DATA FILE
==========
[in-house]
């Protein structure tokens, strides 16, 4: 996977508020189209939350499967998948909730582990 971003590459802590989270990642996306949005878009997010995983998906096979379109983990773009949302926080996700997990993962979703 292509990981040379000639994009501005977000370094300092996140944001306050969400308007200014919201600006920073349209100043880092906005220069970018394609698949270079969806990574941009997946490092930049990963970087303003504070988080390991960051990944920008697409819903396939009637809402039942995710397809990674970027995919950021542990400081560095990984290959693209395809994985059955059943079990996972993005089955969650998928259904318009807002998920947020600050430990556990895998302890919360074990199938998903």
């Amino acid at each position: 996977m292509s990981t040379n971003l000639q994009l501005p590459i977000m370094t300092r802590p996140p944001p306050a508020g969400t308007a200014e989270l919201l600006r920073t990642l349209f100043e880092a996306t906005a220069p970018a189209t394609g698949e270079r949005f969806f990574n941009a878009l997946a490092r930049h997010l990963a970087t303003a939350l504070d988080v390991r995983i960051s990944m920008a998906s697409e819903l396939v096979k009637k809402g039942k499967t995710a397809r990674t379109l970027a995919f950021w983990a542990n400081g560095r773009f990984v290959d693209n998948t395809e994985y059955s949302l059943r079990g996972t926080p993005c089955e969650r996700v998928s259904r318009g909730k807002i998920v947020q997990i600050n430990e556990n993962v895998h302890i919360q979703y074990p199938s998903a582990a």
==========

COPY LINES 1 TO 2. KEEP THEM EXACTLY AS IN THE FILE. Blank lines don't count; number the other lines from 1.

[in-house]
């Protein structure tokens, strides 16, 4: 996977508020189209939350499967998948909730582990 971003590459802590989270990642996306949005878009997010995983998906096979379109983990773009949302926080996700997990993962979703 292509990981040379000639994009501005977000370094300092996140944001306050969400308007200014919201600006920073349209100043880092906005220069970018394609698949270079969806990574941009997946490092930049990963970087303003504070988080390991960051990944920008697409819903396939009637809402039942995710397809990674970027995919950021542990400081560095990984290959693209395809994985059955059943079990996972993005089955969650998928259904318009807002998920947020600050430990556990895998302890919360074990199938998903």